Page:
The Bristol Royal Infirmary inquiry has heard evidence of a 'vacuum in relation to the enforcement of standards relating to paediatric cardiac services'.
Dr Michael Godman, president of the British Paediatric Cardiac Association, told the inquiry that during the period under examination 'there was no mechanism, really, for assessing whether or not high quality work was being done.'
The inquiry is examining the deaths of babies who had complex heart surgery at the hospital in the 1980s and early 1990s, when such surgery was based in recognised 'supra-regional' centres.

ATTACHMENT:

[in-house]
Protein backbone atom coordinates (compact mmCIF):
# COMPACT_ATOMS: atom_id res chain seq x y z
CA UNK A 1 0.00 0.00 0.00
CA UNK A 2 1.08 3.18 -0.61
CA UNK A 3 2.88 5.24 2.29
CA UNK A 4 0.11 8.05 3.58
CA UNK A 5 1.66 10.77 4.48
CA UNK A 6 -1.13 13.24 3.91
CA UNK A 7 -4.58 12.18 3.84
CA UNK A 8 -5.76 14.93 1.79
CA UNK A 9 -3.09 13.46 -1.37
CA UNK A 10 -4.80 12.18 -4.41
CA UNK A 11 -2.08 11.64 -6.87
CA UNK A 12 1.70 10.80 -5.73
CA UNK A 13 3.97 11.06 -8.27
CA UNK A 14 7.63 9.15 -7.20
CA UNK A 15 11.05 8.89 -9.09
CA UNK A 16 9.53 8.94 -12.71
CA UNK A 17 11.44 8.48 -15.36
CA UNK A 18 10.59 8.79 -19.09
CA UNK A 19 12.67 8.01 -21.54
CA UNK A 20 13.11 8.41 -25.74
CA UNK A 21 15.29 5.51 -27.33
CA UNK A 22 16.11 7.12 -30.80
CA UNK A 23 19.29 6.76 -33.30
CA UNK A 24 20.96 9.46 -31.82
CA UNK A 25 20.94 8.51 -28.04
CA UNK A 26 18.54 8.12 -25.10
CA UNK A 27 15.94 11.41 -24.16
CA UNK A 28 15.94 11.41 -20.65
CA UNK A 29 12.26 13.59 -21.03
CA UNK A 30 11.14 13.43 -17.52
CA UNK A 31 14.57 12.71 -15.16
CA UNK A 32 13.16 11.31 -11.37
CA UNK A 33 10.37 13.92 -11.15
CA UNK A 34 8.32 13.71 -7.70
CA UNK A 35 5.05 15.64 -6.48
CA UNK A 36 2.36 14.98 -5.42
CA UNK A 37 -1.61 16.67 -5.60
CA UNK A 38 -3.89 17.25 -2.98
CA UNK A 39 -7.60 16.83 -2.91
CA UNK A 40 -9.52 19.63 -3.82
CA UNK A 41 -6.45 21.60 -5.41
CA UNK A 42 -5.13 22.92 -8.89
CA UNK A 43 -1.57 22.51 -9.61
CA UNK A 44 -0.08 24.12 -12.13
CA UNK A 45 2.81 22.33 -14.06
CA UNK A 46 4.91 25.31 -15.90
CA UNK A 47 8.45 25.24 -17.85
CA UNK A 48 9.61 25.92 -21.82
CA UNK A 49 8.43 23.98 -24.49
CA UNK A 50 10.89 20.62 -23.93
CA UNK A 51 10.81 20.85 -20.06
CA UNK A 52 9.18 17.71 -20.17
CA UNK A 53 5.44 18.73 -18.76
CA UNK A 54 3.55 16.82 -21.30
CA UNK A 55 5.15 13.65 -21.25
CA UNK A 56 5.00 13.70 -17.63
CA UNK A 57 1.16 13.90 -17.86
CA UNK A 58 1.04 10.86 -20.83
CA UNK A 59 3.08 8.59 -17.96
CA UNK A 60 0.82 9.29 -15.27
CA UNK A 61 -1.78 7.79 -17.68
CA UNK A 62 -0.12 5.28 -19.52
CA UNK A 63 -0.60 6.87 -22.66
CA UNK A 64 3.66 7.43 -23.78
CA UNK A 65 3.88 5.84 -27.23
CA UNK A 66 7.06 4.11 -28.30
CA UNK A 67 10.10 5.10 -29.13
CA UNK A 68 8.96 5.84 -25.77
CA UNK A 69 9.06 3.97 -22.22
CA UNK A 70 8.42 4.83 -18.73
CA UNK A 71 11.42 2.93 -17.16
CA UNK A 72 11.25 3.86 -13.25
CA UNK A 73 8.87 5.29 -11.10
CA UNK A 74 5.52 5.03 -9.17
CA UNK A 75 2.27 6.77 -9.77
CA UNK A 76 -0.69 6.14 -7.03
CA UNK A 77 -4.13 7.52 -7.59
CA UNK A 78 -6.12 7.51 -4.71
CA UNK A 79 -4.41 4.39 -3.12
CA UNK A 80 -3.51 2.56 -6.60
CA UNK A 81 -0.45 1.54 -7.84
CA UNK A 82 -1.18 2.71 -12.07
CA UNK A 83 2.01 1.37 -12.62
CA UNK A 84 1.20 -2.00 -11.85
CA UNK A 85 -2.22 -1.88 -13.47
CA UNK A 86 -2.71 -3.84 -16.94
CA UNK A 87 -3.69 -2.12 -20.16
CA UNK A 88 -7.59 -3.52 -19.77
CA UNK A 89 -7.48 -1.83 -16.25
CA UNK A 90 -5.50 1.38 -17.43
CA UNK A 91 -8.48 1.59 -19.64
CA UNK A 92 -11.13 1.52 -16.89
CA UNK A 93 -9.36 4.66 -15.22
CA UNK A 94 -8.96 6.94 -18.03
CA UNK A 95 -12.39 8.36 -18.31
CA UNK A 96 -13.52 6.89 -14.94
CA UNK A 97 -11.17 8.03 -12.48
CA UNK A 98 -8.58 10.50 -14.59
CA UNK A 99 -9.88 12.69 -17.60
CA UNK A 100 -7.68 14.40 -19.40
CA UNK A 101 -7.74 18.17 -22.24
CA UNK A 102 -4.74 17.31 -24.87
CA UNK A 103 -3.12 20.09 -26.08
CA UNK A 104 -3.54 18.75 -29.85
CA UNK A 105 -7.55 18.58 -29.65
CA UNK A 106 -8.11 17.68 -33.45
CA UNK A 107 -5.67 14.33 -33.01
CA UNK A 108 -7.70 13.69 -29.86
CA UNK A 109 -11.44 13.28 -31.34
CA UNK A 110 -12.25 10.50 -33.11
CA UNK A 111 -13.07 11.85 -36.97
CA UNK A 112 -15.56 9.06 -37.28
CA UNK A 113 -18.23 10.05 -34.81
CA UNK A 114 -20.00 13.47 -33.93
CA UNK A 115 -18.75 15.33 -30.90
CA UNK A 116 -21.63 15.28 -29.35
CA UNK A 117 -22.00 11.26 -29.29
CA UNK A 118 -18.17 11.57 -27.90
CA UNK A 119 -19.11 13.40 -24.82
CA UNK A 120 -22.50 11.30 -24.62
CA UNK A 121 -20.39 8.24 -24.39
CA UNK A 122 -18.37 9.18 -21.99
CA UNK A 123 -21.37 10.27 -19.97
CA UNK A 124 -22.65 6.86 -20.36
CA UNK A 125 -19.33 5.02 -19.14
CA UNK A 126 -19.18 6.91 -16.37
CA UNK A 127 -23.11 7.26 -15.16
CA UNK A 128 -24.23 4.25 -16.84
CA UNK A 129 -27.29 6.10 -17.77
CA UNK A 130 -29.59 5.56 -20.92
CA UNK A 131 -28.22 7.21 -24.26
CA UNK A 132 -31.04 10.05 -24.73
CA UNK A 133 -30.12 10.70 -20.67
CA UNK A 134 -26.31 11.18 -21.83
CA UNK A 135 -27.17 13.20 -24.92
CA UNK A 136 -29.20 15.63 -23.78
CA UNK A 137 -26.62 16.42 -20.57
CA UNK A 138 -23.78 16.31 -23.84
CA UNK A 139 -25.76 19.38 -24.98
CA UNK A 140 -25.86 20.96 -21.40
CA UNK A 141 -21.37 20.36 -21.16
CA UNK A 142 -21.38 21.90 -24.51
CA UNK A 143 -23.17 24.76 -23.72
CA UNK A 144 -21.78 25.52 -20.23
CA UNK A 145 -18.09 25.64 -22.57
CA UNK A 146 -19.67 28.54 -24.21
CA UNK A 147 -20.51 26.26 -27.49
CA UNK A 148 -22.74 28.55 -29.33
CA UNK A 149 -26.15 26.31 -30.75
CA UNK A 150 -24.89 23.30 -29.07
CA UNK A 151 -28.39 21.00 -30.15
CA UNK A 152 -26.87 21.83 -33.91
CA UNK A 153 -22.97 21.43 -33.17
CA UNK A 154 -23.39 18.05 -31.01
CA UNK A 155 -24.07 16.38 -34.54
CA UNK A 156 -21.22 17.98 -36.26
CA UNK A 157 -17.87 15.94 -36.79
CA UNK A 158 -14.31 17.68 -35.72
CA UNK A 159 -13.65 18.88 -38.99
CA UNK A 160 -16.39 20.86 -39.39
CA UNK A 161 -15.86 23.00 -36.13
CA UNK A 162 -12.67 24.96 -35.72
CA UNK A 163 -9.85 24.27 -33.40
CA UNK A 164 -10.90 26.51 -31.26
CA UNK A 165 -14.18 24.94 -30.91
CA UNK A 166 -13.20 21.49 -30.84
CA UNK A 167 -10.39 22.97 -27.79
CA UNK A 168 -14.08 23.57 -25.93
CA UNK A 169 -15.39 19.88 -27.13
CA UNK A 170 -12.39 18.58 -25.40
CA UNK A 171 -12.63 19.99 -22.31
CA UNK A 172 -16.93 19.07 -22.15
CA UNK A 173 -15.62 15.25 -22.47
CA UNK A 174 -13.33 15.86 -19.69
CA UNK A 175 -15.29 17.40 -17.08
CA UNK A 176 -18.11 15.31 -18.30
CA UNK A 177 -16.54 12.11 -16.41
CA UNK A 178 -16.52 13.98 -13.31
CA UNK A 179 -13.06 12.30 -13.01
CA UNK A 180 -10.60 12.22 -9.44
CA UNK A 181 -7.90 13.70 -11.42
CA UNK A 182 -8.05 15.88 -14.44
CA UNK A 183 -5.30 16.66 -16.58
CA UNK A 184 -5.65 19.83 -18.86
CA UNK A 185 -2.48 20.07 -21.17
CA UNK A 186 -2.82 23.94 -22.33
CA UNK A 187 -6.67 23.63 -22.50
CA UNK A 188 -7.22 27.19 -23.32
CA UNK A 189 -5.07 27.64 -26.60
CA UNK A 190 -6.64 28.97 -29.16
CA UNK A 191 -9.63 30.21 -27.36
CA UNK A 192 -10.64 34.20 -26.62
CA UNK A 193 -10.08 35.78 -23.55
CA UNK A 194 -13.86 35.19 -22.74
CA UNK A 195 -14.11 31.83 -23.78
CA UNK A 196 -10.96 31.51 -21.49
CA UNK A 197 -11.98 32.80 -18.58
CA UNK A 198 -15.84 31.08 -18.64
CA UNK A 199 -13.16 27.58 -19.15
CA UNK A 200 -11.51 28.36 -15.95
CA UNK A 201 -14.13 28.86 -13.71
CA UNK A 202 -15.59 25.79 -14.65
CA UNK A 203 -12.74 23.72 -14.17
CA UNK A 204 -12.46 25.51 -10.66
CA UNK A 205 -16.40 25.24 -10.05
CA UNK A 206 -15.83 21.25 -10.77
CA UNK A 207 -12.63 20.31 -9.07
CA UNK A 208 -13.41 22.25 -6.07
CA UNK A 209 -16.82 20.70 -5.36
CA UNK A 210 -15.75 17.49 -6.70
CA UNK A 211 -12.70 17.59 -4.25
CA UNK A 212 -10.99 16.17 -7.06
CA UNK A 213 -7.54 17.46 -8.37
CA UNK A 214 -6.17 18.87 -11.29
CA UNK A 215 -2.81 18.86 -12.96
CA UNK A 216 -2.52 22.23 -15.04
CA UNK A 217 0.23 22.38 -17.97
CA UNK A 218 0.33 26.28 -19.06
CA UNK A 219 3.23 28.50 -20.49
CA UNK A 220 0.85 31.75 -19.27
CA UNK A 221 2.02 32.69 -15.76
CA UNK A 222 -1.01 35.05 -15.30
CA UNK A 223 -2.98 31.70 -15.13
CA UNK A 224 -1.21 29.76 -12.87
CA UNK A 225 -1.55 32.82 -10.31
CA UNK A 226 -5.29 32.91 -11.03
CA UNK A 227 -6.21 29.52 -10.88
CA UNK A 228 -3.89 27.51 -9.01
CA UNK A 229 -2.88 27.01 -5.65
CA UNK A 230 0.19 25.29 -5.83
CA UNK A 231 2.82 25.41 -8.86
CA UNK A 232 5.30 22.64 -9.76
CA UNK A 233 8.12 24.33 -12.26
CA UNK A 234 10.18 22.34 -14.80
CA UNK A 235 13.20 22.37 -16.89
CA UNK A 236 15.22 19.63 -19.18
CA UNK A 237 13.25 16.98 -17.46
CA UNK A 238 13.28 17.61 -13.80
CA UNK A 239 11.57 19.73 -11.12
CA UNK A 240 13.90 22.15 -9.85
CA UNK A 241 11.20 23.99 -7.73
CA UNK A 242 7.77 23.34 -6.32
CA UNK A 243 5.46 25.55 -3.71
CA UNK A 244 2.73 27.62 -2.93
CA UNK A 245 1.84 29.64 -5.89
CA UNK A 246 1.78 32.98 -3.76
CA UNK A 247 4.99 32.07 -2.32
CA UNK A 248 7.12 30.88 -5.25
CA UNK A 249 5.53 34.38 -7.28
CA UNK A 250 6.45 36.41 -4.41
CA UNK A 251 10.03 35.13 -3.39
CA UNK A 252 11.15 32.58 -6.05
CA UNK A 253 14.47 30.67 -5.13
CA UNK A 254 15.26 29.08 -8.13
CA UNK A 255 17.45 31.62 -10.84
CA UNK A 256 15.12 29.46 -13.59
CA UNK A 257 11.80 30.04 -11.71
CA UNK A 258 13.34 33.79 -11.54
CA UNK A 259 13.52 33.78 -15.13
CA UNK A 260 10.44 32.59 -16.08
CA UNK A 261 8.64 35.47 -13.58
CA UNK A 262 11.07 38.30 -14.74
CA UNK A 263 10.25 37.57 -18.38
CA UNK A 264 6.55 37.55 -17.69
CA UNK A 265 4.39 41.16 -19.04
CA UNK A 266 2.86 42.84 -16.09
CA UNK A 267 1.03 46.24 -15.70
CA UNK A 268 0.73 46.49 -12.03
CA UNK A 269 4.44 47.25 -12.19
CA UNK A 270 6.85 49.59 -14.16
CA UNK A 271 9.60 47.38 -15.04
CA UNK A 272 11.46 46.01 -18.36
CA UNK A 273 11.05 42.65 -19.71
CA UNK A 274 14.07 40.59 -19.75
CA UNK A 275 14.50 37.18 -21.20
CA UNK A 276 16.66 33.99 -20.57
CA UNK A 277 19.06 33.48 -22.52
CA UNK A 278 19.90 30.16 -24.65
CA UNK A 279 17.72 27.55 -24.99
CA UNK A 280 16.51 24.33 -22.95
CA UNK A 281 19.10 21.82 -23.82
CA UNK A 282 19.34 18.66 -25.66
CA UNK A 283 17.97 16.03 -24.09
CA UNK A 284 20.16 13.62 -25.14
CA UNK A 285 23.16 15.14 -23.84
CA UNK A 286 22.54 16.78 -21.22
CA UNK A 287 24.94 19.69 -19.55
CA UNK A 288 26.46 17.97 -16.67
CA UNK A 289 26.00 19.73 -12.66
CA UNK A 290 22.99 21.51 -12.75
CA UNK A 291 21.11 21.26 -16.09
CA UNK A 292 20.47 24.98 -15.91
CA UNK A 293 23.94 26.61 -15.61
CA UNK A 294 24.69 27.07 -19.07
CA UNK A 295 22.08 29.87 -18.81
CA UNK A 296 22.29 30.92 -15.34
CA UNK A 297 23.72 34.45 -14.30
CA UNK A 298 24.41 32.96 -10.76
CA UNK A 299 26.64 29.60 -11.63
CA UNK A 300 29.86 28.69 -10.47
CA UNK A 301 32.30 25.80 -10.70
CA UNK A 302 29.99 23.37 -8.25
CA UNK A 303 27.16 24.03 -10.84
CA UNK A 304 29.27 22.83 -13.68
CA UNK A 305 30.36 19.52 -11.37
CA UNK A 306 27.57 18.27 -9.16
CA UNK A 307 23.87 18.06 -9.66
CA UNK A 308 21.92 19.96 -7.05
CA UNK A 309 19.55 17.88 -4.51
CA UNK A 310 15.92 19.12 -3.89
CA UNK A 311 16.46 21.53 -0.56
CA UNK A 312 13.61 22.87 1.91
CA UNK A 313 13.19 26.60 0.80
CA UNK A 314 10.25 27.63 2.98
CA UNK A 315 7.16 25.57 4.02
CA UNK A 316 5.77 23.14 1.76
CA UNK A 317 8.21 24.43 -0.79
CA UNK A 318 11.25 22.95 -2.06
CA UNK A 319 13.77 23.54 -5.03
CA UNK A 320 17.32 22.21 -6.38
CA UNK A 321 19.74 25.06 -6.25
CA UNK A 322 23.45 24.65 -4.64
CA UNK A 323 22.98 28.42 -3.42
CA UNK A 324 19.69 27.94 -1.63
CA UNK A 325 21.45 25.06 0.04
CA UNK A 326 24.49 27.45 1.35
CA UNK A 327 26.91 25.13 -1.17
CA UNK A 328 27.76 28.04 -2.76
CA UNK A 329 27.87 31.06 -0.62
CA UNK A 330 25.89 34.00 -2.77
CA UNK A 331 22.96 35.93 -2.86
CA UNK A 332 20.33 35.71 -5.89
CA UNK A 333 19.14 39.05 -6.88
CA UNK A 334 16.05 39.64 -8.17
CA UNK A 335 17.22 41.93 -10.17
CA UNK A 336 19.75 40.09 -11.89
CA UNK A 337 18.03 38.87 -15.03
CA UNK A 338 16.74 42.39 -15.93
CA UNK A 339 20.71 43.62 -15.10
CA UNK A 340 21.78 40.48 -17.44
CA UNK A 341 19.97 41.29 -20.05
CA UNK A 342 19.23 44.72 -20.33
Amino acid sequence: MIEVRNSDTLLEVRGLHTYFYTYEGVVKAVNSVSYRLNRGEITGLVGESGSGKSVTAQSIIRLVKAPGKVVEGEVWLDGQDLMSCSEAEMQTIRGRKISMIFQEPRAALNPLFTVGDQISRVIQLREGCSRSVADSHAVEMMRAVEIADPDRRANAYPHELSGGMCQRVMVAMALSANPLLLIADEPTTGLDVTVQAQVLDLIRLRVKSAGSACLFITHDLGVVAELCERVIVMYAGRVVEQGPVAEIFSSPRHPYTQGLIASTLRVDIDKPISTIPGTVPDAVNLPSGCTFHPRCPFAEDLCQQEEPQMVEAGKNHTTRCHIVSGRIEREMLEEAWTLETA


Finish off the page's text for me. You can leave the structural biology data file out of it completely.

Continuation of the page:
Dr Godman told the inquiry that funding for such centres was 'essentially about numbers and not about outcomes'.
But he argued that the Bristol centre had always carried out fewer operations than other centres, and 'it would be unlikely that they could have produced as good results as larger centres'.
He said that in the 1980s, various bodies had made recommendations on quality 'but these were not followed through'. He added that there was still a 'vacuum in relation to the enforcement of standards', because royal colleges were concerned with training while the Department of Health and commissioners had failed to set 'clearly defined standards by which centres can be judged'.